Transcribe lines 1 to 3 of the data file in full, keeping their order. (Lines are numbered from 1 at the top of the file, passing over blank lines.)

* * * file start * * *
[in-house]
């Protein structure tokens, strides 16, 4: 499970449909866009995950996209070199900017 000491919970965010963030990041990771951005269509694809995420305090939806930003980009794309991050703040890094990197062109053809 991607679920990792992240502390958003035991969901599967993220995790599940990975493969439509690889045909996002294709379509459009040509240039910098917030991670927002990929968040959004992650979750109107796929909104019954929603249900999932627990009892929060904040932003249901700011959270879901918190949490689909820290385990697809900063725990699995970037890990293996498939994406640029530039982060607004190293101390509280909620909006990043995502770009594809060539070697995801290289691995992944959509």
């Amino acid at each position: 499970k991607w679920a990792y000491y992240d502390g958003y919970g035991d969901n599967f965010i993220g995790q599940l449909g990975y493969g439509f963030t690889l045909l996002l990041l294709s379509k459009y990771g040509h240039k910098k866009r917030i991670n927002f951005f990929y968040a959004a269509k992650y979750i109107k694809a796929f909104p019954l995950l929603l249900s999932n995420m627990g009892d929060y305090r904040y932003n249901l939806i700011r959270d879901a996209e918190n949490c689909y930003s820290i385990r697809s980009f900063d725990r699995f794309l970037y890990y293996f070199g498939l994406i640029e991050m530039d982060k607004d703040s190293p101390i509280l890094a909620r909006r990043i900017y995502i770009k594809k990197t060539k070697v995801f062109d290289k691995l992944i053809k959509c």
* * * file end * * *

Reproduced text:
[in-house]
């Protein structure tokens, strides 16, 4: 499970449909866009995950996209070199900017 000491919970965010963030990041990771951005269509694809995420305090939806930003980009794309991050703040890094990197062109053809 991607679920990792992240502390958003035991969901599967993220995790599940990975493969439509690889045909996002294709379509459009040509240039910098917030991670927002990929968040959004992650979750109107796929909104019954929603249900999932627990009892929060904040932003249901700011959270879901918190949490689909820290385990697809900063725990699995970037890990293996498939994406640029530039982060607004190293101390509280909620909006990043995502770009594809060539070697995801290289691995992944959509």
């Amino acid at each position: 499970k991607w679920a990792y000491y992240d502390g958003y919970g035991d969901n599967f965010i993220g995790q599940l449909g990975y493969g439509f963030t690889l045909l996002l990041l294709s379509k459009y990771g040509h240039k910098k866009r917030i991670n927002f951005f990929y968040a959004a269509k992650y979750i109107k694809a796929f909104p019954l995950l929603l249900s999932n995420m627990g009892d929060y305090r904040y932003n249901l939806i700011r959270d879901a996209e918190n949490c689909y930003s820290i385990r697809s980009f900063d725990r699995f794309l970037y890990y293996f070199g498939l994406i640029e991050m530039d982060k607004d703040s190293p101390i509280l890094a909620r909006r990043i900017y995502i770009k594809k990197t060539k070697v995801f062109d290289k691995l992944i053809k959509c």